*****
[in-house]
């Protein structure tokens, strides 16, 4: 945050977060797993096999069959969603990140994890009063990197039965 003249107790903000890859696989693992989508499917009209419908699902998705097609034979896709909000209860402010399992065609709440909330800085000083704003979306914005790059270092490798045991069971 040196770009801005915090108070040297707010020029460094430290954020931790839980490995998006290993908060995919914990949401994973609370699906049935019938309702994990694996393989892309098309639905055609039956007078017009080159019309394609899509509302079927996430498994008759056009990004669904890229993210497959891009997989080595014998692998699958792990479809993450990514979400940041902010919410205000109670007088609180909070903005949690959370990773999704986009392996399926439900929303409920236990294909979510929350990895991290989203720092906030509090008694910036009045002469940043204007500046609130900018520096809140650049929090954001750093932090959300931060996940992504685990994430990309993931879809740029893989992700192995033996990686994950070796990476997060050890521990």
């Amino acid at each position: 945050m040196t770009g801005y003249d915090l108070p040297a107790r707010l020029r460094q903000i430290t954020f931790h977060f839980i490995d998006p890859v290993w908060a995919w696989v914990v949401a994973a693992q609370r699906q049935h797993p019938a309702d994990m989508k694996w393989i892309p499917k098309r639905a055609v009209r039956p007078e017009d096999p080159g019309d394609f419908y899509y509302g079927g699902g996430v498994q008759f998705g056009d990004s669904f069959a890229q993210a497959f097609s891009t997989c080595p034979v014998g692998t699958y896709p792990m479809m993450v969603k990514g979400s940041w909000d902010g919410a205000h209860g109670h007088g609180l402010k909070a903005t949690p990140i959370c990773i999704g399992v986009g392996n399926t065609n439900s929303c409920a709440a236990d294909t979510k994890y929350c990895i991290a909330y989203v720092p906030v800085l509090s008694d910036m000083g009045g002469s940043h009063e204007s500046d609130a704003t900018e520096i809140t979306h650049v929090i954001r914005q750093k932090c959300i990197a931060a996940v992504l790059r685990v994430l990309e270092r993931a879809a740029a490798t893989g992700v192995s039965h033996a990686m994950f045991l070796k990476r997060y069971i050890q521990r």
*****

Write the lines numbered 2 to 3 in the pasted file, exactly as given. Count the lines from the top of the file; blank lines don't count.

């Protein structure tokens, strides 16, 4: 945050977060797993096999069959969603990140994890009063990197039965 003249107790903000890859696989693992989508499917009209419908699902998705097609034979896709909000209860402010399992065609709440909330800085000083704003979306914005790059270092490798045991069971 040196770009801005915090108070040297707010020029460094430290954020931790839980490995998006290993908060995919914990949401994973609370699906049935019938309702994990694996393989892309098309639905055609039956007078017009080159019309394609899509509302079927996430498994008759056009990004669904890229993210497959891009997989080595014998692998699958792990479809993450990514979400940041902010919410205000109670007088609180909070903005949690959370990773999704986009392996399926439900929303409920236990294909979510929350990895991290989203720092906030509090008694910036009045002469940043204007500046609130900018520096809140650049929090954001750093932090959300931060996940992504685990994430990309993931879809740029893989992700192995033996990686994950070796990476997060050890521990």
């Amino acid at each position: 945050m040196t770009g801005y003249d915090l108070p040297a107790r707010l020029r460094q903000i430290t954020f931790h977060f839980i490995d998006p890859v290993w908060a995919w696989v914990v949401a994973a693992q609370r699906q049935h797993p019938a309702d994990m989508k694996w393989i892309p499917k098309r639905a055609v009209r039956p007078e017009d096999p080159g019309d394609f419908y899509y509302g079927g699902g996430v498994q008759f998705g056009d990004s669904f069959a890229q993210a497959f097609s891009t997989c080595p034979v014998g692998t699958y896709p792990m479809m993450v969603k990514g979400s940041w909000d902010g919410a205000h209860g109670h007088g609180l402010k909070a903005t949690p990140i959370c990773i999704g399992v986009g392996n399926t065609n439900s929303c409920a709440a236990d294909t979510k994890y929350c990895i991290a909330y989203v720092p906030v800085l509090s008694d910036m000083g009045g002469s940043h009063e204007s500046d609130a704003t900018e520096i809140t979306h650049v929090i954001r914005q750093k932090c959300i990197a931060a996940v992504l790059r685990v994430l990309e270092r993931a879809a740029a490798t893989g992700v192995s039965h033996a990686m994950f045991l070796k990476r997060y069971i050890q521990r």